While that may say more about self-imposed expectations and lurking imposter syndrome tendencies than anything else, it also suggests that expertise can lead you to a false sense of infallibility. I was embarrassed to reveal that I didn’t know something that fell under the general wheelhouse of Things I Thought Other People Thought I Should Know. It made me feel exposed and raw to reveal otherwise. It felt unacceptable to be unsure about something I dared be good at, let alone employed for.

I was embarrassed to reveal that I didn’t know something that fell under the general wheelhouse of Things I Thought Other People Thought I Should Know.

I didn’t feel the same sense of shame for more whimsical asks. For instance, I asked my Harry Potter encyclopedia of a friend the word for the screaming plant in Harry Potter—a Mandrake—and felt absolutely nothing.

Yes, the shame mainly surrounded subjects I’m familiar with or have pretended to know about in the past (a certain classic movie I’ve pretended to have seen for a decade comes to mind). In other areas though, the Human Google Experiment served as an easy way to reach out without any expectation of conversation beyond the singular ask. I was able to tailor questions to who I was asking, which was actually a fun way to connect with friends I hadn’t spoken to in a while. For example, I asked my friend who is a graduate student in math—yes, math—at UC Berkeley what percentage of my life so far Game of Thrones has been on the air. (Roughly ⅓.)

I crowdsourced wisdom for articles I’m working on via Facebook and Instagram, putting out open calls for ideas on experts and internet-related puns. I was shocked to find that social media, true to its name, can be social. Using the platform to ask for help and make information-seeking a communal effort, rather than a bleak, one-sided narrative of what I’d (supposedly) been up to was refreshing. It’s something I’ve continued to do long past the week of not using Google.

One of the best aspects of my experiment is that I could send subjective, nuanced and not-quite-right-for-Google questions to people that I trusted. For instance, I wanted to gauge the public’s perception of an influential, will-remain-nameless famous man in entertainment. Even if I was using Google, I wouldn’t have known how to search for this answer. It would have been a disaster. I asked my friend who is savant-like in celebrity information about what people thought of this person and received a lengthy reply, curated by someone whose taste I trust, and who was filtering information based on what he knew I wanted—like an algorithm with nuance and subtle judgement.

Being able to ask slightly subjective questions was revelatory. But more so, being able to walk someone through how I was trying to formulate my thoughts was an extremely helpful exercise: I had to be okay with being unsure about the answer, but also about how to ask the question I wanted to ask. Texting a friend “I don’t know how to phrase this” or “I’m not sure where to start” has an honesty that Google can’t (yet) provide.

Should You Try It?

We have a societal aversion to uncertainty. More specifically, we have a cultural complex around letting people know what we don’t know. 

We have a societal aversion to uncertainty.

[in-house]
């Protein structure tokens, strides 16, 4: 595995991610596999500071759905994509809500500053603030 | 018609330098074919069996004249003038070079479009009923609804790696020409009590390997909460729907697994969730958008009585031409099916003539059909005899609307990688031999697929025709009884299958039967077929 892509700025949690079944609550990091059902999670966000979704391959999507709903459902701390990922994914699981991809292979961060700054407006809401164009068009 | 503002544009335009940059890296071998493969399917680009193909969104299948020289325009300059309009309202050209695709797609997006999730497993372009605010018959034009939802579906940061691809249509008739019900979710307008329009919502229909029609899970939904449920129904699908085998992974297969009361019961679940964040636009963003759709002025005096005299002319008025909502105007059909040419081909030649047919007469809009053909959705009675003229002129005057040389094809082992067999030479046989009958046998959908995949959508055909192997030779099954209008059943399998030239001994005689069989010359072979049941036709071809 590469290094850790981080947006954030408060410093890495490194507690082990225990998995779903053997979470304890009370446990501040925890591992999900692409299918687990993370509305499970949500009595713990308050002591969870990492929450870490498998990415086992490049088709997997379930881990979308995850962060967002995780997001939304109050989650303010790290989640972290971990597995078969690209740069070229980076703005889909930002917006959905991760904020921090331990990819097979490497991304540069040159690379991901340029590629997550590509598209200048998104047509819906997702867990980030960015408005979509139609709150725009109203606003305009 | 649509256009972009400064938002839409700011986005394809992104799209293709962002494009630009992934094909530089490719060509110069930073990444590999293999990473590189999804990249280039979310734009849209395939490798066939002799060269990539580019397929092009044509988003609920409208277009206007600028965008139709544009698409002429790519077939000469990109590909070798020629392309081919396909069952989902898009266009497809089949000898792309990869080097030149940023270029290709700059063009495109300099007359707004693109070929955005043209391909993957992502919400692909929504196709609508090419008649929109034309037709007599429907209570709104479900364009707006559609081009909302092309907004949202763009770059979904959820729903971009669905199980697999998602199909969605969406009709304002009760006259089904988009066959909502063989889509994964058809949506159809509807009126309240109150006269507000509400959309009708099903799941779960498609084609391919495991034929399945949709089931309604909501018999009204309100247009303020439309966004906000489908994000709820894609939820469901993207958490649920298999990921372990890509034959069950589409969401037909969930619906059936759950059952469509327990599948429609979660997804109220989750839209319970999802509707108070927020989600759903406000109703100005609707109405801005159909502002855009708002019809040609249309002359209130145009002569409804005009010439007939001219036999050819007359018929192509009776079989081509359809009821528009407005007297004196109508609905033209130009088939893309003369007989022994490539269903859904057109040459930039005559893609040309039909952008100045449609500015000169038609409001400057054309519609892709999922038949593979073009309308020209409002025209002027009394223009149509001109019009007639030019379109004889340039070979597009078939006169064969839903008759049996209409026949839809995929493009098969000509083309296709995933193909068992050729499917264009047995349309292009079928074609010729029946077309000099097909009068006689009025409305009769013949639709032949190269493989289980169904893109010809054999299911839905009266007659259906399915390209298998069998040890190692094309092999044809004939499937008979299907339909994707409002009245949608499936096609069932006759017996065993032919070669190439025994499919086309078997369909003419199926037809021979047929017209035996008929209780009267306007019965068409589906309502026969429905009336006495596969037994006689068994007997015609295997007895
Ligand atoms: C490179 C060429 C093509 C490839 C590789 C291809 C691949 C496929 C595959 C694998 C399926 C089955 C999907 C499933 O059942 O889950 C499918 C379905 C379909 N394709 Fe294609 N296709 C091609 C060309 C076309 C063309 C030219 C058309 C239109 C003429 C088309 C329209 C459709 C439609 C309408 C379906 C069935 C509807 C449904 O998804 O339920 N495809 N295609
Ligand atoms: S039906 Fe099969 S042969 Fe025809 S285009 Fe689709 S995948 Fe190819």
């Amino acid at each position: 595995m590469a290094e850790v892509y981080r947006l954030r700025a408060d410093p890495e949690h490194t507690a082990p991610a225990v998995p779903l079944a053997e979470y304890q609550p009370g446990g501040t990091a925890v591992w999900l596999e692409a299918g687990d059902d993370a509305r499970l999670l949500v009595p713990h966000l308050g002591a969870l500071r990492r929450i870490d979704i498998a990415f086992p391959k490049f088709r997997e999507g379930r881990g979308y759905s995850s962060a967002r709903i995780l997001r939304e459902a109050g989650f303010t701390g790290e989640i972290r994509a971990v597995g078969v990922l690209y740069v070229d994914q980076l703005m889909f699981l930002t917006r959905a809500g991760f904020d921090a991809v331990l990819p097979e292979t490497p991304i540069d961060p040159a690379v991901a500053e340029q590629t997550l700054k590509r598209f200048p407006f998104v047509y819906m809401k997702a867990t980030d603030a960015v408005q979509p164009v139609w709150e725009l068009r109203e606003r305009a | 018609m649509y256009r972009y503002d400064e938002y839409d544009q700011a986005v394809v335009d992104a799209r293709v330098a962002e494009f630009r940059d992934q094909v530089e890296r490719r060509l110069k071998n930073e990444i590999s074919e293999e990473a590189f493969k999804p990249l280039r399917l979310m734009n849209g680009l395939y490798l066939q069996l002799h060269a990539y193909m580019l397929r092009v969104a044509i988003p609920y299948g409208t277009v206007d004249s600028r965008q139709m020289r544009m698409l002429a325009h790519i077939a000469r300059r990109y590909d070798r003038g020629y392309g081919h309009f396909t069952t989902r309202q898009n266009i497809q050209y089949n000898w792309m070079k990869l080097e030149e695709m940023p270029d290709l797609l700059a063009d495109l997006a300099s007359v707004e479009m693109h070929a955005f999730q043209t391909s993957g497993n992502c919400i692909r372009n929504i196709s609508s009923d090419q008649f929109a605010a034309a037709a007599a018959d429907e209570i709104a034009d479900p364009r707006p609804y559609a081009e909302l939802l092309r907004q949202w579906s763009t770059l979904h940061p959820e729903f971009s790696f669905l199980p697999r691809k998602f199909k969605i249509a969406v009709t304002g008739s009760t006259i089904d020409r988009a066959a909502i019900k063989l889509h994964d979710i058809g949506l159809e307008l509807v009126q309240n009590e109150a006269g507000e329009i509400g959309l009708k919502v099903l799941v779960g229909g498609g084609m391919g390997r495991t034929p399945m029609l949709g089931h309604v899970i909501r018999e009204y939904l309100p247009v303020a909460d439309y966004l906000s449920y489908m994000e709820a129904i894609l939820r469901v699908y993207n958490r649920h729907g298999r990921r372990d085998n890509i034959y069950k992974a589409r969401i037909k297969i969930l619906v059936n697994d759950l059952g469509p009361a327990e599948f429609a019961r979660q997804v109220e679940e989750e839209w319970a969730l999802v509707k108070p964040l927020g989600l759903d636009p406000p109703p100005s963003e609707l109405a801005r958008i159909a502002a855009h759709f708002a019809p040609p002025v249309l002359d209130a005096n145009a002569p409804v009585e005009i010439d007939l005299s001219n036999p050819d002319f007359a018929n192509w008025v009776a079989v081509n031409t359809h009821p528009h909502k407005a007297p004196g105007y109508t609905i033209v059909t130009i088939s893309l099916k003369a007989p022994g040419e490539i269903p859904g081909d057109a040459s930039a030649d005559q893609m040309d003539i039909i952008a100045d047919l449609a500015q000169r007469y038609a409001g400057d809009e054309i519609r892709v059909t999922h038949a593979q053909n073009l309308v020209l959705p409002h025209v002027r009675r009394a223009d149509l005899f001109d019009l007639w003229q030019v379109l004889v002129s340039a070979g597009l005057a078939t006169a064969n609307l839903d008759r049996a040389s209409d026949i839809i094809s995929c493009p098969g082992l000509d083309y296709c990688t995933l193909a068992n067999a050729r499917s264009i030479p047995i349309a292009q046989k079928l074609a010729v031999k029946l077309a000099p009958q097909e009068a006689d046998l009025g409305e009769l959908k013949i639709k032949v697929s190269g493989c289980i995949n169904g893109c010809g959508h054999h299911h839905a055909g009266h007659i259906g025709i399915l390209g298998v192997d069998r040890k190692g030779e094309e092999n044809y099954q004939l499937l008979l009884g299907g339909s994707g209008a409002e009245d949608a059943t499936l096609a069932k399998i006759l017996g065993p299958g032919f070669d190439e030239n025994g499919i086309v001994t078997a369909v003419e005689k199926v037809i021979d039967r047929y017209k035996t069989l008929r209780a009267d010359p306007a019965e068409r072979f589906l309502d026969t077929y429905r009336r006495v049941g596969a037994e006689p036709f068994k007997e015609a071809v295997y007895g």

Google is convenient. It’s faster than calling or texting a friend for an answer, even if you know they know the answer. And to top it all off, it’s discreet. Or—and this is an important caveat—it feels discreet. While you may be giving the internet useful information about what you’re looking for and what kind of things you’ll likely want to buy down the line, at least your friends don’t have to see the underbelly of your naïveté. (Oh, the shame.)

Today, the problem of not knowing something is largely obsolete because of the vast amounts of information we have available to us. (On the other hand though, that very excess of information arguably makes it harder to find truth than ever before. But I digress.) More than just having easier access to knowledge—which is, on the whole, a great thing—search engines have made our lives like those playing Millionaire after the lifelines got modern: there’s minimal human interaction involved in seeking knowledge. And that loss is a deep one. My experiment made me nostalgic for a time where seeking answers necessitated speaking to another human being. Or perhaps going to the library and puzzling it out for yourself. Or just never figuring it out.

All of that led me to the realization that while yes, I most often use Google strictly because it’s fast and at this point, a well-formed habit, I also use it to keep the gaps in my knowledge private. And though I am well aware that what I search for is not private in any sense of the word, it stills feels like there’s a relative anonymity in asking your questions to a machine. Google isn’t judging you.

I did feel embarrassed asking people questions, but I think it was an important reaction. Not only did the shame lessen every time I asked, but there’s something immensely powerful in reminding people—and yourself—that you are not your ability to Google search. You are not a machine. You are fallible and wrong and ignorant—that’s why you ask for help, why you seek answers.

The experiment was humbling. I learned early on in life that revealing what you don’t know is not a weakness, but a strength. But I’d forgotten, as I think most of us do. Especially when, if you forget something you once knew, you can just search for it again and again, despite being in the middle of a conversation or the middle of dinner. Information is everywhere.

Letting myself sit with the discomfort and slowness of uncertainty felt meditative and oddly profound. I came up with answers that were adjacent but not exact. I allowed room for confusion, for imprecision. I allowed other people in. I asked for help and showed them that my knowledge has limits.

So yes, I would recommend the Human Google Experiment. It’s worth reminding yourself that wisdom is out there in your friends, family and colleagues—you just have to ask.